3 Mistakes Even Smart Women Make that Keep Them Frustrated, Resentful, and Doing Too Much!

by CrisMarie on January 6, 2016

3 Mistakes Even Smart Women Make that Keep Them Frustrated, Resentful, and Doing Too Much!, Reprinted from 406 Women Magazine

Meet Tammy

 Tammy is a smart, accomplished woman currently living in Chicago managing her consulting firm. She’s married to Paul and they have two young boys. Paul just got a job offer in Atlanta, and though Tammy is happy to move back to her hometown, she finds herself overwhelmed with getting the boys finished with school for the summer, getting the house ready to sell, and ensuring that her own business can make the move.

Paul, in the meantime, has found the house of his dreams in Atlanta, and Tammy suddenly realizes she’s doing too much and feels frustrated and resentful.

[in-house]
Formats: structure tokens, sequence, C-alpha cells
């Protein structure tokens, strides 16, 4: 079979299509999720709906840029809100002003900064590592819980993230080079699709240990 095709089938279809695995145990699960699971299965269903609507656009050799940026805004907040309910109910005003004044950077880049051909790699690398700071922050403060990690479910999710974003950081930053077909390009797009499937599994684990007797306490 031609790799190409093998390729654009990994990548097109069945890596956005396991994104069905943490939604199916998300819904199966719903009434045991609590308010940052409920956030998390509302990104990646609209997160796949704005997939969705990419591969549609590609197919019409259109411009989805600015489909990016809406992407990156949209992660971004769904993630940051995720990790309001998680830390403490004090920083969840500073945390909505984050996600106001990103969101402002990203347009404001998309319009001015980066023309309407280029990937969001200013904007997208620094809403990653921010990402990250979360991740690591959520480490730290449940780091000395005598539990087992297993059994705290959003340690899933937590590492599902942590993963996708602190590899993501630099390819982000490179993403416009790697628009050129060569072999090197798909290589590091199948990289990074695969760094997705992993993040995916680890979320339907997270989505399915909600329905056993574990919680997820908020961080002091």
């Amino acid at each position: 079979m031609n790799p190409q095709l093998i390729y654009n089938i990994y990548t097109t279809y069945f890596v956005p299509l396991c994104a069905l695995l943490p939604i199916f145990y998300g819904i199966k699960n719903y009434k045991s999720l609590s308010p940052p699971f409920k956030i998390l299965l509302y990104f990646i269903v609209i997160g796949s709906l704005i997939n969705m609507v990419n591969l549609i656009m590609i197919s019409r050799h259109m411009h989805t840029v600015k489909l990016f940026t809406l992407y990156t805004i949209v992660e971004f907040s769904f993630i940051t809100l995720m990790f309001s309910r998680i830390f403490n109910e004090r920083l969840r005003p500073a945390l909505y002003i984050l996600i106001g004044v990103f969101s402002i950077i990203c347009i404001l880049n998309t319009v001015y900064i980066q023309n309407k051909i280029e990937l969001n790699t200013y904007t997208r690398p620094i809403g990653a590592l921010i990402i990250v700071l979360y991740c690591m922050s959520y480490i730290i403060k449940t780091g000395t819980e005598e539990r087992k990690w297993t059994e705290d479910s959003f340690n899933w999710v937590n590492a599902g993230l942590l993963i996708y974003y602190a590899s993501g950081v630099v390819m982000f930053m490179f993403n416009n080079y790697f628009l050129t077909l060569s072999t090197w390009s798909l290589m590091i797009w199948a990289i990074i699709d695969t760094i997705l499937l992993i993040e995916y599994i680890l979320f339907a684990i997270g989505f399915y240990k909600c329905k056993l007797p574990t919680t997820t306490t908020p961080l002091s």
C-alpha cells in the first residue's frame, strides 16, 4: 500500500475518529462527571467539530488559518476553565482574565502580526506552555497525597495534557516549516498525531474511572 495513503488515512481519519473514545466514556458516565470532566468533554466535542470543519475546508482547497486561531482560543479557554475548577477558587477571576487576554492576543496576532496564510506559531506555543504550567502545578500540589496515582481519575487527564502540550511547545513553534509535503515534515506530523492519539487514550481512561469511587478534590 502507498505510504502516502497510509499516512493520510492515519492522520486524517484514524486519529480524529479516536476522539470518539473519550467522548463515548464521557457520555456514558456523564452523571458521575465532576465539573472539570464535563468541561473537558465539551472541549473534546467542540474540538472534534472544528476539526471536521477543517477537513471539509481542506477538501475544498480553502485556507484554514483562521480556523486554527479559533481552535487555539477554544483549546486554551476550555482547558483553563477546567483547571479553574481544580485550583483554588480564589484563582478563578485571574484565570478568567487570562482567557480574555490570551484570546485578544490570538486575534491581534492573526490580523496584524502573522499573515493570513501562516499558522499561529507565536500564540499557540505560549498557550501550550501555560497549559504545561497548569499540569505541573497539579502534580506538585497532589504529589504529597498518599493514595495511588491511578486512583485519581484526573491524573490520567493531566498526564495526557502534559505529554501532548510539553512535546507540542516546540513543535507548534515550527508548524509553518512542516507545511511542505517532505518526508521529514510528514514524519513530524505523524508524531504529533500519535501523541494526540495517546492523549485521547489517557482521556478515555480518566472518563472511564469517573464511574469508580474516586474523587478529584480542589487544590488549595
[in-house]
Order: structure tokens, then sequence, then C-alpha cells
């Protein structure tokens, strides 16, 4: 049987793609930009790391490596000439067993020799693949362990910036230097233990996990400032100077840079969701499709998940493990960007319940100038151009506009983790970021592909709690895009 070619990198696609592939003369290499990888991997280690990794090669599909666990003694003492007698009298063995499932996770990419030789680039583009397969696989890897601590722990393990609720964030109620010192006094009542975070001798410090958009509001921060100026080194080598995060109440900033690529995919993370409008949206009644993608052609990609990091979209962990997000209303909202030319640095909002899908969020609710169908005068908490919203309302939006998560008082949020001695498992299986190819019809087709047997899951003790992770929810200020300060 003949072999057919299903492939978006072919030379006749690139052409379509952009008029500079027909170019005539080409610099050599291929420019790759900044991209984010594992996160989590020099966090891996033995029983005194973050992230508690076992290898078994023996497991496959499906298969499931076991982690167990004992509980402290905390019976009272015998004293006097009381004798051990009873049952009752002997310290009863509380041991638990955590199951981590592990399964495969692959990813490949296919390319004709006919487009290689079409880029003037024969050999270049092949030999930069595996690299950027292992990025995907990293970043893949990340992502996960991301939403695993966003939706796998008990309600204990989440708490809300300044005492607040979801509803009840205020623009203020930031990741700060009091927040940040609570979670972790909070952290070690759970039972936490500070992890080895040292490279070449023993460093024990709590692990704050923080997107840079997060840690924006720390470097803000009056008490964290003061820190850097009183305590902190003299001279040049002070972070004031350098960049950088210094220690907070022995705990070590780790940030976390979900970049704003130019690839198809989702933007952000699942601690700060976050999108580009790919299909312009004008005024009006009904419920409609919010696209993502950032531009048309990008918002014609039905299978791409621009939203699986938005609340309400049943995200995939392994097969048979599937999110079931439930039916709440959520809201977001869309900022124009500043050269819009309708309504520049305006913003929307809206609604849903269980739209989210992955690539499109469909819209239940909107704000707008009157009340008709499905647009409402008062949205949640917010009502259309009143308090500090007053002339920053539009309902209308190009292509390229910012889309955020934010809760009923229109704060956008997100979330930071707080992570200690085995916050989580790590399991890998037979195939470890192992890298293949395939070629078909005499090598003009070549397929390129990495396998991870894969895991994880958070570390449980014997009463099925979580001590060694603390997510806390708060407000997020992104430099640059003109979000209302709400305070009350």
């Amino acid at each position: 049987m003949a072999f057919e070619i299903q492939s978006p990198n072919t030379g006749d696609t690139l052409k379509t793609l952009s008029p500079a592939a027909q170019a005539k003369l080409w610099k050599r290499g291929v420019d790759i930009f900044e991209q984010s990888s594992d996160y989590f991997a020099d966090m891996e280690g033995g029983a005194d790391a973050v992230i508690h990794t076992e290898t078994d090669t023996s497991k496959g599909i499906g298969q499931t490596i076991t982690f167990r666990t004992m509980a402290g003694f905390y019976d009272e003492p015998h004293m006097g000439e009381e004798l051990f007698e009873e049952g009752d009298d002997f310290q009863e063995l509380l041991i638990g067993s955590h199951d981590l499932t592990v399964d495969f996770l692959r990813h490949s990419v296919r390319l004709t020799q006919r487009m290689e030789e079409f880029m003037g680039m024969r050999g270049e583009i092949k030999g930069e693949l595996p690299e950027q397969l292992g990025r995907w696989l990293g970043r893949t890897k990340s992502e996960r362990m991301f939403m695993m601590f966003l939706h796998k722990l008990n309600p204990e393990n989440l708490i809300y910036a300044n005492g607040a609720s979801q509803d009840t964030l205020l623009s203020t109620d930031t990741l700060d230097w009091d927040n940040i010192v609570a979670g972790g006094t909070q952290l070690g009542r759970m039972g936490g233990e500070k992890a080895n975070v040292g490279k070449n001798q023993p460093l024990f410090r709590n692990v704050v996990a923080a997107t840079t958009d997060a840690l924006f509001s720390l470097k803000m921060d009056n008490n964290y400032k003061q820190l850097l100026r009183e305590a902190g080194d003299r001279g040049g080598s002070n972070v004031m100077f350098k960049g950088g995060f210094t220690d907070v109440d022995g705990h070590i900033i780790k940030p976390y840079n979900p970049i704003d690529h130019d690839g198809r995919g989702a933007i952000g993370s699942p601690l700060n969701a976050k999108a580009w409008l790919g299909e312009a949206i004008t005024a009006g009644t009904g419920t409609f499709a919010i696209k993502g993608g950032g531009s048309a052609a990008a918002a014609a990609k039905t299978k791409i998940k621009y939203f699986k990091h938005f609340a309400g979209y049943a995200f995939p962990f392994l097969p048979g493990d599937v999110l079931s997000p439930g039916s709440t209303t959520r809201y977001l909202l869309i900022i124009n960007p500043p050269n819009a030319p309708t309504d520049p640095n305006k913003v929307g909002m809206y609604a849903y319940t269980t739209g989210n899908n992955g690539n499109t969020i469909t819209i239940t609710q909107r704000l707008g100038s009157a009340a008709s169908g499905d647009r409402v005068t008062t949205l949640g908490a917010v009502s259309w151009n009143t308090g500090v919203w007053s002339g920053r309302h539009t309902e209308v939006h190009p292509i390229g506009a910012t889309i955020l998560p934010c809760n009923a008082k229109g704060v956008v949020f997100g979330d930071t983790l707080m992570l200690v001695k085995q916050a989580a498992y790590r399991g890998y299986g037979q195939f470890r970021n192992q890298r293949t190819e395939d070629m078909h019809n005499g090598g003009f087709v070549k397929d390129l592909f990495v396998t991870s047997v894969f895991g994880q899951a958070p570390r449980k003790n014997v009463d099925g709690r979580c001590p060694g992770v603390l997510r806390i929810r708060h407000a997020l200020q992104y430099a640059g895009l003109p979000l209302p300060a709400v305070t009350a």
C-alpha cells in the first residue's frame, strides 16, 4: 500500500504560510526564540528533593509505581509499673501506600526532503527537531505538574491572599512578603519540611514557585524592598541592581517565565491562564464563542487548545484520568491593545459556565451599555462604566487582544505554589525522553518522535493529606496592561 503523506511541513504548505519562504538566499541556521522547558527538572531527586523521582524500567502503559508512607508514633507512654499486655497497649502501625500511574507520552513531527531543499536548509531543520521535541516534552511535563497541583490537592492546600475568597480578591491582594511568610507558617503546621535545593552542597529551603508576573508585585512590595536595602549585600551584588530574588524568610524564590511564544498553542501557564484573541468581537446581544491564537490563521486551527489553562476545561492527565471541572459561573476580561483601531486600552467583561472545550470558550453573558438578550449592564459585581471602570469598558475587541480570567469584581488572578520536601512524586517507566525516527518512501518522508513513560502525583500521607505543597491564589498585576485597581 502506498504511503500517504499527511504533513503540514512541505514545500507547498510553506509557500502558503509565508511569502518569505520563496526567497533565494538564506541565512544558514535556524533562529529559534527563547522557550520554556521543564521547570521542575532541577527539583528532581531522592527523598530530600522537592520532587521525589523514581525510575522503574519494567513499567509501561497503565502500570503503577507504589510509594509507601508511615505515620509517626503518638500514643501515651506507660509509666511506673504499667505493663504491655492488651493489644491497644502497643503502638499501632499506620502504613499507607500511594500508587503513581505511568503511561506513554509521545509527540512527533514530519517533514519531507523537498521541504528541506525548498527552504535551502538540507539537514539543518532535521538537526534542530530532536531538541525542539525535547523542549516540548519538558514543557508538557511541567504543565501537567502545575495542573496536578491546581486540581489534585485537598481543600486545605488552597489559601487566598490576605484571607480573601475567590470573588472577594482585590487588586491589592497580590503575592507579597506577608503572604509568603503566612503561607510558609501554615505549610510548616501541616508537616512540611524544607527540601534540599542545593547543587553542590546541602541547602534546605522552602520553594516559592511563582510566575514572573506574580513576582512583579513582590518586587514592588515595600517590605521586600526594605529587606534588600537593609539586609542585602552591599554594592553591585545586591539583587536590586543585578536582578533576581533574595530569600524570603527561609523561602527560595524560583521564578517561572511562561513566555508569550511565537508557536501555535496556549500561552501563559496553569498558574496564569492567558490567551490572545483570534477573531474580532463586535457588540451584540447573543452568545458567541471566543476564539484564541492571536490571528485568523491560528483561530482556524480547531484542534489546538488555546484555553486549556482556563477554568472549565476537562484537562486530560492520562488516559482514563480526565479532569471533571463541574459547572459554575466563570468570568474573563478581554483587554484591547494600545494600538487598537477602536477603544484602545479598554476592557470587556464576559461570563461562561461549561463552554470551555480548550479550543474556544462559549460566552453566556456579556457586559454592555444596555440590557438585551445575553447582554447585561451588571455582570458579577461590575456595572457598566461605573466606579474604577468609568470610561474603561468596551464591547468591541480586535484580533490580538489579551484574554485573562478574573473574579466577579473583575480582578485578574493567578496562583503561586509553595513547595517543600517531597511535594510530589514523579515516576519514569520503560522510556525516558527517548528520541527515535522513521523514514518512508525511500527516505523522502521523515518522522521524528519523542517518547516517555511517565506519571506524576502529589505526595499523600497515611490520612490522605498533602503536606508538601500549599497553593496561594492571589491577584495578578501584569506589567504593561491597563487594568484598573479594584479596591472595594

Can you relate?

Let’s look at three of the most common (and painful) mistakes smart women make.

First mistake: Disconnecting from Ourselves

When we’re disconnected from ourselves, we’re not in touch with what we really think, feel, and want. I know this sounds crazy. How could we not be connected, right?

Often, as women, we’re so busy thinking about how to be a “good ________” (fill in the blank: employee, mother, daughter, wife, boss). This constant drive to be “good enough” to others can trump our connection to ourselves.

Yes, of course, our relationships matter to us, but sometimes so much so that we ignore what we’re really thinking, feeling, and wanting. The problem is that when we don’t include ourselves, we wind up doing things for others but ignoring what’s truly important to ourselves.

Second Mistake: Avoiding

We all have those topics with our important people, topics that make us think, “It’s just easier if I don’t bring this up.” Maybe we want to avoid a negative reaction or not get into a fight. We think, “It’s no use, so why bother?!”